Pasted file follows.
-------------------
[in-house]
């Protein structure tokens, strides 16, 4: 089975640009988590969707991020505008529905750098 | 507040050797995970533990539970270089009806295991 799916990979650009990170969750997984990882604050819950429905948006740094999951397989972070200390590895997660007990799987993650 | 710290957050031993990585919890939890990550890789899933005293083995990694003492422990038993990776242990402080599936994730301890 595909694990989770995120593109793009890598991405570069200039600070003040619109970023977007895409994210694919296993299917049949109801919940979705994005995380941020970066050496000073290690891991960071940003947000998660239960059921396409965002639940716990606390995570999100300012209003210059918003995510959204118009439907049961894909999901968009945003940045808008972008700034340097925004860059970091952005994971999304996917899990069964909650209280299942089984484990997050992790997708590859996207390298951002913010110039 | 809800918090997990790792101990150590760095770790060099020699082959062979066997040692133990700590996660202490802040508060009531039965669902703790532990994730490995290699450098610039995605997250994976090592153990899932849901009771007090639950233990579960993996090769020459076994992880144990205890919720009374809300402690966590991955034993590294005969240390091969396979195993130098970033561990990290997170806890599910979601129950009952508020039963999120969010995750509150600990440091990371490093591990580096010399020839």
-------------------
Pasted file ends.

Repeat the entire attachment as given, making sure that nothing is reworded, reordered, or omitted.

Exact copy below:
[in-house]
């Protein structure tokens, strides 16, 4: 089975640009988590969707991020505008529905750098 | 507040050797995970533990539970270089009806295991 799916990979650009990170969750997984990882604050819950429905948006740094999951397989972070200390590895997660007990799987993650 | 710290957050031993990585919890939890990550890789899933005293083995990694003492422990038993990776242990402080599936994730301890 595909694990989770995120593109793009890598991405570069200039600070003040619109970023977007895409994210694919296993299917049949109801919940979705994005995380941020970066050496000073290690891991960071940003947000998660239960059921396409965002639940716990606390995570999100300012209003210059918003995510959204118009439907049961894909999901968009945003940045808008972008700034340097925004860059970091952005994971999304996917899990069964909650209280299942089984484990997050992790997708590859996207390298951002913010110039 | 809800918090997990790792101990150590760095770790060099020699082959062979066997040692133990700590996660202490802040508060009531039965669902703790532990994730490995290699450098610039995605997250994976090592153990899932849901009771007090639950233990579960993996090769020459076994992880144990205890919720009374809300402690966590991955034993590294005969240390091969396979195993130098970033561990990290997170806890599910979601129950009952508020039963999120969010995750509150600990440091990371490093591990580096010399020839």